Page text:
With the host locked down, the firewall rules must be configured and tested. In our example, there is an external interface, a DMZ interface, and an interface that faces the wireless network. The following firewall rules are very aggressive at limiting communication. The gateway must protect the DMZ from attacks coming from both the Internet and the wireless network. It must also protect the wireless network from attacks originating on the Internet. These requirements lead to a restrictive ruleset that errs on the side of caution.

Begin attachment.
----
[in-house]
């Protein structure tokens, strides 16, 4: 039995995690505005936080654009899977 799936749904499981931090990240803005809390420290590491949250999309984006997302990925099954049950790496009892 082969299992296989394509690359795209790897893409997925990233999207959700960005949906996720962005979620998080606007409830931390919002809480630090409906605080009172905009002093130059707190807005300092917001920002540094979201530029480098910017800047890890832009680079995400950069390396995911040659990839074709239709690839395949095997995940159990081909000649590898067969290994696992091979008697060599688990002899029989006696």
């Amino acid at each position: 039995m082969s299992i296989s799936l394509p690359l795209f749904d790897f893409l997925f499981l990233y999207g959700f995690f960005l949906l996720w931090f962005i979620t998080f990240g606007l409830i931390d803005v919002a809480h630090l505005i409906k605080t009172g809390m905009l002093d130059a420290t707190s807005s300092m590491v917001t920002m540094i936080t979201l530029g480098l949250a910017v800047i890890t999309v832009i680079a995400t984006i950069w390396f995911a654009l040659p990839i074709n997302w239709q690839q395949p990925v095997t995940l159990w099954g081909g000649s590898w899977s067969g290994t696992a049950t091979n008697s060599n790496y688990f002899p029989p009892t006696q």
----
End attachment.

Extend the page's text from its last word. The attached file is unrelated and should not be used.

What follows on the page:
The firewall rules on an OpenBSD host are normally stored in
/etc/pf.conf. We will examine our firewall
script in sections to help explain the thought process that led to
These four variables correspond to your outside interface, network, number of bits in the netmask, and IP address, respectively. Change these to the correct values.
# set these to your outside interface network and netmask and ip o_if = "
dc0" o_net = "
192.0.2.0" o_mask = "
24" o_ip = "
These variables do the same thing for the wireless network (variables starting with “w”) and for the internal wired network (variables starting with “i”). Change these if you are going to use different IP ranges on these networks.
# set these to your inside interface networks, netmasks, and IPs w_if = "
dc1" w_net = "
192.168.0.0" w_mask = "
24" w_ip = "
192.168.0.1" i_if = "
dc2" i_net = "
192.168.1.0" i_mask = "
24" i_ip = "
The parsing of OpenBSD’s ...